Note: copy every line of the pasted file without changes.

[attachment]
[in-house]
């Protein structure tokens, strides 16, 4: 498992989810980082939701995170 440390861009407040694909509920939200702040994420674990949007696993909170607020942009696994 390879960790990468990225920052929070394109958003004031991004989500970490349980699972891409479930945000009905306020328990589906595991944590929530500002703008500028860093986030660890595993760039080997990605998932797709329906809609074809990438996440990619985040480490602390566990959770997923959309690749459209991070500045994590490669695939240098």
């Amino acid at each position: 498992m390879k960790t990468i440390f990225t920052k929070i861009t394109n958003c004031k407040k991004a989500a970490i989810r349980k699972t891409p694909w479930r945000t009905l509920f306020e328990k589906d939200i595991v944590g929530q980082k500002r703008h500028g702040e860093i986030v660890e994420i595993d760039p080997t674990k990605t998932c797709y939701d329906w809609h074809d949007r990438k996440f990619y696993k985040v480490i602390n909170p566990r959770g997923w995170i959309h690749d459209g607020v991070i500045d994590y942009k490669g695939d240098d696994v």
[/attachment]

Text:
[in-house]
């Protein structure tokens, strides 16, 4: 498992989810980082939701995170 440390861009407040694909509920939200702040994420674990949007696993909170607020942009696994 390879960790990468990225920052929070394109958003004031991004989500970490349980699972891409479930945000009905306020328990589906595991944590929530500002703008500028860093986030660890595993760039080997990605998932797709329906809609074809990438996440990619985040480490602390566990959770997923959309690749459209991070500045994590490669695939240098």
């Amino acid at each position: 498992m390879k960790t990468i440390f990225t920052k929070i861009t394109n958003c004031k407040k991004a989500a970490i989810r349980k699972t891409p694909w479930r945000t009905l509920f306020e328990k589906d939200i595991v944590g929530q980082k500002r703008h500028g702040e860093i986030v660890e994420i595993d760039p080997t674990k990605t998932c797709y939701d329906w809609h074809d949007r990438k996440f990619y696993k985040v480490i602390n909170p566990r959770g997923w995170i959309h690749d459209g607020v991070i500045d994590y942009k490669g695939d240098d696994v």